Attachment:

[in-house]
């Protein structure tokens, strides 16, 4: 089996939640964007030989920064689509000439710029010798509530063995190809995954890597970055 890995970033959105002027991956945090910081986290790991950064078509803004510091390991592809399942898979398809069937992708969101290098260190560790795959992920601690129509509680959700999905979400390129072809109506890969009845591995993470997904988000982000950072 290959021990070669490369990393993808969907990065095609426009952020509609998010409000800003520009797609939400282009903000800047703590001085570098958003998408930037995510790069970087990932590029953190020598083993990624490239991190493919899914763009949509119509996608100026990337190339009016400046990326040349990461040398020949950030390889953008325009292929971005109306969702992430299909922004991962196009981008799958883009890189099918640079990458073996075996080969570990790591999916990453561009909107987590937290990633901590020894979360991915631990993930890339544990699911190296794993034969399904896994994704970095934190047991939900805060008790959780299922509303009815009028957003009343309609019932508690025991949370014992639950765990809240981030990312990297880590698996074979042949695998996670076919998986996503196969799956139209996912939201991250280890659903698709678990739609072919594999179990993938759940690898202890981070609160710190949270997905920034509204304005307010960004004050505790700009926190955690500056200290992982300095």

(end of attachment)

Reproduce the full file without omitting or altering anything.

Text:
[in-house]
């Protein structure tokens, strides 16, 4: 089996939640964007030989920064689509000439710029010798509530063995190809995954890597970055 890995970033959105002027991956945090910081986290790991950064078509803004510091390991592809399942898979398809069937992708969101290098260190560790795959992920601690129509509680959700999905979400390129072809109506890969009845591995993470997904988000982000950072 290959021990070669490369990393993808969907990065095609426009952020509609998010409000800003520009797609939400282009903000800047703590001085570098958003998408930037995510790069970087990932590029953190020598083993990624490239991190493919899914763009949509119509996608100026990337190339009016400046990326040349990461040398020949950030390889953008325009292929971005109306969702992430299909922004991962196009981008799958883009890189099918640079990458073996075996080969570990790591999916990453561009909107987590937290990633901590020894979360991915631990993930890339544990699911190296794993034969399904896994994704970095934190047991939900805060008790959780299922509303009815009028957003009343309609019932508690025991949370014992639950765990809240981030990312990297880590698996074979042949695998996670076919998986996503196969799956139209996912939201991250280890659903698709678990739609072919594999179990993938759940690898202890981070609160710190949270997905920034509204304005307010960004004050505790700009926190955690500056200290992982300095």